Lawmakers investigating the President officially presented their report on Wednesday, condemning the populist leader’s handling of the crisis and pushing for him to face a swathe of charges.
They accused Bolsonaro of an epidemic resulting in death, charlatanism, incitement to crime, falsification of documents, irregular use of public funds, prevarication, crimes against humanity, social rights violations, incompatibility with dignity, honor and decorum of the position, and preventive sanitary measure violations.
This is the first time in Brazil’s history that a parliamentary commission of inquiry (CPI) has drawn up such an extensive list of alleged crimes accusing a President of the Republic.
CPI rapporteur Renan Calheiros also called for the submission of the investigation to the International Criminal Court (ICC) to analyze the accusations on Bolsonaro of crimes against humanity.
In the final report, 65 others are also recommended to be charged with a variety of alleged crimes, from incitement to crime to criminal organization formation. Bolsonaro´s three sons Flavio, Eduardo and Carlos Bolsonaro are on the list as well as government ministries and top rank officials, both former and current Health ministers Eduardo Pazuello and Marcelo Queiroga and defense minister Walter Braga Netto. Congressmen, bloggers, medical advisers, and businessmen also appear on the list.
The commission’s senators are expected to vote on the final report next week, and if approved, the document will go to Attorney-General Augusto Aras, considered an ally of Bolsonaro, who would then have 30 days to announce any measures.
One of the main conclusions of the 1,180-page document is that the Brazilian government, “omitted and opted to act in a non-technical and reckless manner in the fight against the pandemic” … “deliberately exposing the population to a concrete risk of mass infection.”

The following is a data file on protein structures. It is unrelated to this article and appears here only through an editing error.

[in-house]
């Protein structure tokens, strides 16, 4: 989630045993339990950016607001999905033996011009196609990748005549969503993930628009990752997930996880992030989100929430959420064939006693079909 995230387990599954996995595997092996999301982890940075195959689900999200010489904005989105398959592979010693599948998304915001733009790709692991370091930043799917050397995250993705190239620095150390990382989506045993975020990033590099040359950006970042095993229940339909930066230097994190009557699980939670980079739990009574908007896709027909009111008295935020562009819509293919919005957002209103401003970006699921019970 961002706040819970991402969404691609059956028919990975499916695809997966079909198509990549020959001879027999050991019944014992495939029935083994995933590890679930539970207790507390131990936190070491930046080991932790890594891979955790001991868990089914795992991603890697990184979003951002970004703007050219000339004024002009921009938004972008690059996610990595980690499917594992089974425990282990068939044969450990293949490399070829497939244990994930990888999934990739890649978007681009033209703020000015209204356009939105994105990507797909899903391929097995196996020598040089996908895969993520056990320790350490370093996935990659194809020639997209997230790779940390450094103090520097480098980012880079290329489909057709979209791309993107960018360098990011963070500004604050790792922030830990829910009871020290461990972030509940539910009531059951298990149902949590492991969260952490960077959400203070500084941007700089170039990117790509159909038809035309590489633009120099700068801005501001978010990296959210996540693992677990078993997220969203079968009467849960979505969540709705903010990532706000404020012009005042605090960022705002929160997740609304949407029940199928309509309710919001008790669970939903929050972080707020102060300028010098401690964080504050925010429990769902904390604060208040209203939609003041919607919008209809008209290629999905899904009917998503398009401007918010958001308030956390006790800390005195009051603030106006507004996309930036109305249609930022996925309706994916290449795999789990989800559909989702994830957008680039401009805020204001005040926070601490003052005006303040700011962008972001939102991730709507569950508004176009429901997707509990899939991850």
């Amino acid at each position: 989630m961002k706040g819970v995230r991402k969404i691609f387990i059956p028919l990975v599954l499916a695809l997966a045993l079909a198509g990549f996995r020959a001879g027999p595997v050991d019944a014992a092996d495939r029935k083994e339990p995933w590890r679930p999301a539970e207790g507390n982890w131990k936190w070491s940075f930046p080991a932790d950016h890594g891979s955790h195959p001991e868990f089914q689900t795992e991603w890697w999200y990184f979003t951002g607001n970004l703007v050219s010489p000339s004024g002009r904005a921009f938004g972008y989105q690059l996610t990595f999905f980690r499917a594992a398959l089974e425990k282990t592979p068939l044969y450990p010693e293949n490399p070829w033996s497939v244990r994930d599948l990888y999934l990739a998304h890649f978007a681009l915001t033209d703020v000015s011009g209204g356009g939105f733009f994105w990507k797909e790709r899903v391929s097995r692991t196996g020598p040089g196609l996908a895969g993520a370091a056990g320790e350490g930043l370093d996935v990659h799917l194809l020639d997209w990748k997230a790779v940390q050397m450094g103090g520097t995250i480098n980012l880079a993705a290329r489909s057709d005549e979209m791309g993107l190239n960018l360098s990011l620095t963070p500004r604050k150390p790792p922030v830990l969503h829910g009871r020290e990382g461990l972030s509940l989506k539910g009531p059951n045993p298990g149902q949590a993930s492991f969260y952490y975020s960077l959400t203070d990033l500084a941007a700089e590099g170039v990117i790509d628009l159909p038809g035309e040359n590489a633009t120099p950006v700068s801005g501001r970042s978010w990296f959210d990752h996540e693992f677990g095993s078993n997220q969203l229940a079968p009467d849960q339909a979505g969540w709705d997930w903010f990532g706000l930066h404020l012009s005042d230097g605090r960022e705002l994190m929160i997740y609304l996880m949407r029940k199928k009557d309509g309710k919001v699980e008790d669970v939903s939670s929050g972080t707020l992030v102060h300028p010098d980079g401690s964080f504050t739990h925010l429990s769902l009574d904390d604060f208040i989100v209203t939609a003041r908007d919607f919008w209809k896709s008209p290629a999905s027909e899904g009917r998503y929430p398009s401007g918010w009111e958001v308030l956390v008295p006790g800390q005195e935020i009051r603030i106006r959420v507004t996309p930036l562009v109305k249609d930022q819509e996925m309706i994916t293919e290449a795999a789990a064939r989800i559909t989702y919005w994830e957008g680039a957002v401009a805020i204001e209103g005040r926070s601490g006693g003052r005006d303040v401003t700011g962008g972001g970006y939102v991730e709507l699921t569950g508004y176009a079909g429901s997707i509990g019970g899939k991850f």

The report also criticizes the government’s discouragement of sanitary measures, including going against scientific advice including the use of social distancing and the use of masks. The report denounced what it said was the Brazilian government’s deliberate delay in the purchase of vaccines and its push towards ineffective so-called treatments against Covid-19 such as hydroxychloroquine and ivermectin.
In the report, senators proposed a series of laws for Congress to pass, including criminalization of fake news, pensions for orphans, early retirement caused by Covid-19, and a 60-day time limit for the Congress to review requests to impeach Bolsonaro.
Late on Tuesday at the end of a meeting, CPI president Sen. Omar Aziz said the allegations of genocide against Brazilian Indigenous communities would also be dropped from the text, due to a lack of consensus.
“What we agreed upon is the issue of genocide, which was withdrawn. I think it’s for the better. (Report author) Sen. Renan Calheiros heard arguments from everybody, it was very clear,” Aziz told reporters.
Since the beginning of the CPI, when Brazil was facing its worst moment on the pandemic, Bolsonaro’s approval rate has consistently been going down.
The latest poll on Bolsonaro’s popularity, released in mid-September by Brazil’s largest opinion polling group Datafolha Institute, shows that 53% of Brazilians consider Jair Bolsonaro’s presidency to be “bad or awful.” It is the highest disapproval rate for this poll since he took office in 2019.
CNN has asked President Bolsonaro’s office for comment but did not receive a response. The President and his supporters have previously criticized the Senate’s investigation into his handling of the pandemic as politically motivated.
“They want to accuse me of genocide. Now, tell me in what country people have not died? This CPI has no credibility,” Bolsonaro said.
He also said then that he was “sorry about the dead, but people who were healthy had little chance of dying.”
CNN has also reached out to former Health Minister Eduardo Pazuello, current Health Minister Marcelo Queiroga and Defense minister Walter Braga Netto for comment.
Bolsonaro has long downplayed the severity of the virus, and argued for the need to prioritize Brazil’s economic health. He tested positive for Covid-19 in 2020.
Reporting contributed by CNN’s Rodrigo Pedroso and Shasta Darlington in Sao Paulo, and Samantha Beech in Atlanta. CNN’s Rob Picheta also contributed to this story.